Novascotiamiss (author) from Nova Scotia, Canada on July 06, 2015:
nithila: Please follow your GP's advice and take the recommended dosage. Don't experiment yourself under any circumstances and if you doubt your GP you can always get a second opinion from another professional. Usually it takes a few weeks/months for your thyroid levels to reach a happy medium and you are definitely on your way there. Your GP should monitor your levels and depending on the blood test results will adjust your dosage. Wishing you good health.
Novascotiamiss (author) from Nova Scotia, Canada on July 06, 2015:
Murphie, I've never had heart palpitations or any other side-effects. You should urgently discuss your symptoms with your doctor or pharmacist in order to get professional advice. Don't experiment on your own!
nithila on July 02, 2015:
hey hi great post!
We moved to NJ from India 8 months back.. In a span of 3 months my weight got increased to 40 lbs and the worse part is my muscle cramps al over my body.
when driving i pray that i must not have a yawn..if i do my neck muscles will get a very bad cramp that i cannot move mine..! Finally i ended to my GP suspecting i may have thyroid. when the blood results came in the numbers were TSH level 141!!!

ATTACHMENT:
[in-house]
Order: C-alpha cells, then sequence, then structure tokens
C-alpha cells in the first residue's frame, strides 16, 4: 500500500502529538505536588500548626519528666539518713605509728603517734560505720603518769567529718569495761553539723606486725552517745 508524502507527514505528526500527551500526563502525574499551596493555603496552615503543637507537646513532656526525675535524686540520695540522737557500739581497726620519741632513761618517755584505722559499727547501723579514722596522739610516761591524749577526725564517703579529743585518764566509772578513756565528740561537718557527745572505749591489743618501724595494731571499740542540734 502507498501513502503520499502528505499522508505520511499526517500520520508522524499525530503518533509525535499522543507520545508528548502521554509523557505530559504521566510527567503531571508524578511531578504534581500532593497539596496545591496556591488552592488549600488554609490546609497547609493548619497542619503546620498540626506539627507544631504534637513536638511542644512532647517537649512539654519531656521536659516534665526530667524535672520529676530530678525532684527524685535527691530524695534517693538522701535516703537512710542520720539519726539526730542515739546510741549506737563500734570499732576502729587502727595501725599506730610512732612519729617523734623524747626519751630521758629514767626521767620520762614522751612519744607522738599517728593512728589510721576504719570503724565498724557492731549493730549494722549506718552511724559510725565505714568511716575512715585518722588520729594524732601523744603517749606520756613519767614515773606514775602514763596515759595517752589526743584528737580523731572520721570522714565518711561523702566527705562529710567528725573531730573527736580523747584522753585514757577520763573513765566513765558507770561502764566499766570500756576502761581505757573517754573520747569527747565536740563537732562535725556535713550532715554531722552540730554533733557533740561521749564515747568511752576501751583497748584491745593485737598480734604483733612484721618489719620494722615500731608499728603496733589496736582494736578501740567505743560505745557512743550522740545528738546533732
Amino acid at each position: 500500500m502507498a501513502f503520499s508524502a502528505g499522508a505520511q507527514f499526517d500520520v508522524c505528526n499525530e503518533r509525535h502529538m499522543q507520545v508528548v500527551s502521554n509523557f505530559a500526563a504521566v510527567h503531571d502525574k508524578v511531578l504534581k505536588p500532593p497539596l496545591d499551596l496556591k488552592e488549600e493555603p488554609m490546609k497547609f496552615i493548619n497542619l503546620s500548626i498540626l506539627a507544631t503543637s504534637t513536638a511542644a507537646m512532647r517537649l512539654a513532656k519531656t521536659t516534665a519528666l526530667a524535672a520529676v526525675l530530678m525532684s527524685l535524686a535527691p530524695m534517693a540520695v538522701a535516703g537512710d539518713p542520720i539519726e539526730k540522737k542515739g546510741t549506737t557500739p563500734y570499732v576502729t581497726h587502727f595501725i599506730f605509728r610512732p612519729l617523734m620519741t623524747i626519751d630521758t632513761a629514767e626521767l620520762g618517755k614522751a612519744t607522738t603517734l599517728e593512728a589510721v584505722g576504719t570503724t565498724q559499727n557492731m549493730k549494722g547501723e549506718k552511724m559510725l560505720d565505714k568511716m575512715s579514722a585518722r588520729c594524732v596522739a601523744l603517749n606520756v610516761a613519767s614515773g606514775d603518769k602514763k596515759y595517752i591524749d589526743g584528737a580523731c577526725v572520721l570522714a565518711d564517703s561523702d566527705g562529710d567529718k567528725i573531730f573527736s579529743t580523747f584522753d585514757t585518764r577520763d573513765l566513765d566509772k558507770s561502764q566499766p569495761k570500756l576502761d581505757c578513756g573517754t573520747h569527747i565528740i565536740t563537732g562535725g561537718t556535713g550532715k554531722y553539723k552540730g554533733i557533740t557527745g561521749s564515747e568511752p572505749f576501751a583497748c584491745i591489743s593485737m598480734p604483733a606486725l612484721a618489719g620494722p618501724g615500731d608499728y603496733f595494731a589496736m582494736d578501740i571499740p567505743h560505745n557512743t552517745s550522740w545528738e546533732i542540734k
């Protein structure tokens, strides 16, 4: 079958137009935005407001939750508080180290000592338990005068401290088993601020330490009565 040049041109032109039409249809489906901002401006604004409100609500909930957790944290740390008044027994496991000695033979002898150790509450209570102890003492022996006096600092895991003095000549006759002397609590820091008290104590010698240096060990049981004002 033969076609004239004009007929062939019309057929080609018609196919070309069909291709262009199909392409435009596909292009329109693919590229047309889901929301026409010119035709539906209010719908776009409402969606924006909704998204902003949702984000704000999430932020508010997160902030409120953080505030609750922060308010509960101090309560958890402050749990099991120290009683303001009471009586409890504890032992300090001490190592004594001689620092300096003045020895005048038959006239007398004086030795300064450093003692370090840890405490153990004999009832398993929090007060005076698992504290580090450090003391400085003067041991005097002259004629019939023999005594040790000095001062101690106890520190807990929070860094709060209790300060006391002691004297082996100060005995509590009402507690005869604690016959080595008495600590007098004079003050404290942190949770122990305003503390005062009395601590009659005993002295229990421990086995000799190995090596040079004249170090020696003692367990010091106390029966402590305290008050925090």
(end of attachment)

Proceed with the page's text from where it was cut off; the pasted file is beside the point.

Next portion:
cant believe though and i am on levothyroxine 100mcg for past 4 weeks and my TSH has come down to 4.6..
i am seriously how to go on with the same strength of medication which will end me into hyper..but my GP is insisting to take 100 mcg for the next 2 months or so...
Murphie on June 28, 2015:
I am on my second day of Armour for hypothyroid (15mg). Felt great first day, a calm I had not felt for a long time. Today, day two, 45 minutes after taking it heart palpitations for four hours and a run down feeling. Following all the rules for taking it (empty stomach, no other med within 3 hours, etc.). Is it common to have the palps? I realize it takes time for the Armour to fully work, but the heart palps are hard to sit through. Thanks.
Novascotiamiss (author) from Nova Scotia, Canada on June 10, 2015:
Felicia: Thanks for sharing your story with us and I apologize for only replying today. I am terribly sorry about the loss of your baby. I totally agree with you that as a patient we should not only rely on doctors and pharmacists but also do our own research, listen to our inner feelings, look at symptoms and try to connect everything. After all our medical professionals are only humans who could not possibly know everything. The internet is a great tool for research, especially when it comes to finding out about symptoms and their cause. I wish you the best of luck and good health!
Felicia n. mom of 6 on April 30, 2015: